Let there be Snowlive
CRYSTAL BAY, Nev. – Can it all just be an elaborate and effective pray-for-snow party?
The white stuff fell at the conclusion of 2012’s inaugural Snowlive and – for the first time in weeks – Tahoe experienced a mild snowstorm as the second annual four-day music festival began at the Crystal Bay Casino.
With a musical lineup this impressive the snow gods are surely listening and dancing atop the clouds.
The multitalented trio Soulive – Eric Krasno and Alan and Neal Evans – is accompanied this week by the Shady Horns from the band Lettuce.
Each night has a different theme with surprise guest appearances. Snowlive opened Wednesday with Stax Records and Soul tribute with Booker T. Jones and Niki J. Crawford. Thursday is Rock Night with Robert Randolph, the Slide Brothers and trombone player Big Sam Williams. Friday salutes New Orleans with George Porter Jr., Papa Mali and Williams. Saturday’s finale has Nicki Bluhm, Porter, Mali, Williams and a surprise guest.
“We have the horns this time so we’ll have a lot of options,” Soulive guitarist Krasno said. “We have a lot of songs that are going in the pot for different guests. We just need to figure out the spacing and figure out what’s going to go where. We write a set list but we let it change if it needs to. We try to feed off the vibe of the crowd.”
Alan Evans, Soulive’s drummer and band leader, revealed how his musical style changes from night to night.
“I am going to lay on you the big secret: It doesn’t,” he said. “When I was younger, there was a lot of effort trying to learn these different styles. … As I have gotten older, I realized that’s my voice on the drums. I play other instruments, but on the drums, this is my sound.”
Music promoter, co-founder of the Squaw Valley Wanderlust festival and the brother of Eric Krasno, Jeff Krasno calls the versatile Soulive “modern-day Funk Brothers,” referring to the Motown studio band in Detroit.
“We find a way to meld our sound into whatever we are doing,” Eric Krasno said. “It’s funny, over the years we’ve let those things seep into our music anyway. It’s one big melting pot.”
The Evans brothers played in a band called Moon Boot Lover in the mid-1990s when they shared some show bills with Krasno’s band Lettuce. Alan Evans went on to play with the Greyboy Allstars but stayed in touch with Krasno. In the late 1990s Soulive was formed.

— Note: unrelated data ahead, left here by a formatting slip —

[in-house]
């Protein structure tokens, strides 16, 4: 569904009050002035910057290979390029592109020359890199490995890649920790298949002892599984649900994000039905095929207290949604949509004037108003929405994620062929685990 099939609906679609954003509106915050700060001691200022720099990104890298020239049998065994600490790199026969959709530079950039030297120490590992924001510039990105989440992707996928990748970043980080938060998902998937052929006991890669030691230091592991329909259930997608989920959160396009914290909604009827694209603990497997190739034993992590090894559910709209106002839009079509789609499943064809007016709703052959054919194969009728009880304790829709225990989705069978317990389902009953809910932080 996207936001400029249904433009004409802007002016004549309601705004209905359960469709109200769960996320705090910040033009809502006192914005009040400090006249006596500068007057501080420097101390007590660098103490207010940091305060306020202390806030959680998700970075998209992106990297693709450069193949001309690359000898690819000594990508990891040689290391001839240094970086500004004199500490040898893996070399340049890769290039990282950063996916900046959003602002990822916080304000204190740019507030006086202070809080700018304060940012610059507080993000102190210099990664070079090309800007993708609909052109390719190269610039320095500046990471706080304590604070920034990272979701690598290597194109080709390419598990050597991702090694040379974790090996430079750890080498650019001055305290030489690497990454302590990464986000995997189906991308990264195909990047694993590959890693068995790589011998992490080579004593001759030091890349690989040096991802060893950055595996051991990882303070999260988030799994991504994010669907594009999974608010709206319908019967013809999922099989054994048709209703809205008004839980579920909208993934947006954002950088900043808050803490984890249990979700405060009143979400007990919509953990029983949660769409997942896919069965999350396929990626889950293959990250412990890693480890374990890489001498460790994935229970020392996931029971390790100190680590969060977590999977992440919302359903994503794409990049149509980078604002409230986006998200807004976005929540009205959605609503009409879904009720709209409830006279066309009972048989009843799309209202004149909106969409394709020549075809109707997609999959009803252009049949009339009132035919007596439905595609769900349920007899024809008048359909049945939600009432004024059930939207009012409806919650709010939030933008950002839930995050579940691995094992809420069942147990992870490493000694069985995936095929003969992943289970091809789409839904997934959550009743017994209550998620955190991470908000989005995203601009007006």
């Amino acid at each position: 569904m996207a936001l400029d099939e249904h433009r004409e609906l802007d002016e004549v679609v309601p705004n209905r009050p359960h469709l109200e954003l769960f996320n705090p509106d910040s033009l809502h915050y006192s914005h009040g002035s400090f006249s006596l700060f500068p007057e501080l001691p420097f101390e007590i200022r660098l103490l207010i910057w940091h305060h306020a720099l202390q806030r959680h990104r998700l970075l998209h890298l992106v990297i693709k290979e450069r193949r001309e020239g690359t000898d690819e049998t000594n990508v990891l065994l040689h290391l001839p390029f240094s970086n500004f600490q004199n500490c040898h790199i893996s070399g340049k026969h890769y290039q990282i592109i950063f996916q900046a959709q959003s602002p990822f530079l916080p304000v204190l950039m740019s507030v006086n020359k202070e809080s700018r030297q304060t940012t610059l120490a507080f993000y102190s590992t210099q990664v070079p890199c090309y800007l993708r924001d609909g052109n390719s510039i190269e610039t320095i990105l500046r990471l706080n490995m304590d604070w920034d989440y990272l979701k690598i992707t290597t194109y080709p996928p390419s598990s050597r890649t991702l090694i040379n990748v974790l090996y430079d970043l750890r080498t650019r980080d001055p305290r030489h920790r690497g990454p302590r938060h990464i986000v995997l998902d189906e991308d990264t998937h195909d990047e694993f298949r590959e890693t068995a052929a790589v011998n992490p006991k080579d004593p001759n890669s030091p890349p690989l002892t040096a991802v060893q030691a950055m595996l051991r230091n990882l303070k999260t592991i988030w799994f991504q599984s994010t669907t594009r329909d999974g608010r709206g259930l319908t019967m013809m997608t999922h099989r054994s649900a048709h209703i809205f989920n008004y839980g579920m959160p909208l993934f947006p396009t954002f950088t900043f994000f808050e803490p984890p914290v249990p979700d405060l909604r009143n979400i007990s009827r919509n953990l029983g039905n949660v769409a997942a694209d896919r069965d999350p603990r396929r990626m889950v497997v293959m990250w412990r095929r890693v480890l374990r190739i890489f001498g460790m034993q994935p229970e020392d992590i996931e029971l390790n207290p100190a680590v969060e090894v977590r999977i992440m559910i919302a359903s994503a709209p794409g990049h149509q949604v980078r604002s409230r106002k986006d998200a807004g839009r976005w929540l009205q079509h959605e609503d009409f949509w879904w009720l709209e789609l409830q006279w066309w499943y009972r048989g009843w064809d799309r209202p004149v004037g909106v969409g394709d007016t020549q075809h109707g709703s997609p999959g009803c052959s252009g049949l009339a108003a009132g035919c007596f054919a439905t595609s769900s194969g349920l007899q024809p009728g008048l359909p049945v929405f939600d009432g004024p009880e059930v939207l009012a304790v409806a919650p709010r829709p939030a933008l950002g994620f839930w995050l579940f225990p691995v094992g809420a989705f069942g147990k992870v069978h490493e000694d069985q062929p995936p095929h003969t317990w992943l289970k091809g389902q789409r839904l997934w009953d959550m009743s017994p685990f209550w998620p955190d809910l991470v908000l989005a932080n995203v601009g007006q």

“They called me and said they had (a studio) in Woodstock, N.Y.,” Krasno said. “On the first day together we made an album called “Get Down,” an EP. We just hit the road and that was that.”
As a teenager, Krasno was a fan of Jimi Hendrix and Led Zeppelin. His first instrument was bass, and his favorite players were jazz’s Paul Jackson and the Funk Brothers James Jamerson, perhaps the most-listened to but unknown artist ever. Motown only began to credit session players on its records in 1971 when it moved to Los Angeles.
As he learned guitar, Krasno said he studied the bright and funky sounds of Grant Green, Melvin Sparks, George Benson and Wes Montgomery.
Funk is distinguished by a back beat, a rhythm and syncopation,” Krasno said.
“Funk is all about the drums and the percussion: everybody in the band is playing a percussive part,” he said. “It’s like West African drumming where each drummer has a part of the bed of the rhythm, all finding little syncopations that fit within each other. The main objective is to make everyone dance so each of those parts is culminating together and it creates this infectious rhythm. That’s the funk.”
Snowlive is Soulive’s a West Coast version of a 10-day event, Bowlive, annually held since 2010 at the Brooklyn Bowl. Coincidentally, the Crystal Bay Casino’s Crown Room used to be a bowling alley.
At last year’s Snowlive debut attended by 2,400, Soulive played reggae with Matisyahu, rock with Luther Dickinson and Karl Denson and New Orleans with Porter and Anders Osborne. The surprise artist at the Saturday finale was Ivan Neville.
Eric and Jeff Krasno are from the East Coast but as children visited their grandfather who lived in Truckee. The brothers’ appreciation for the Lake Tahoe area led to the annual Snowlive and Wanderlust festivals.
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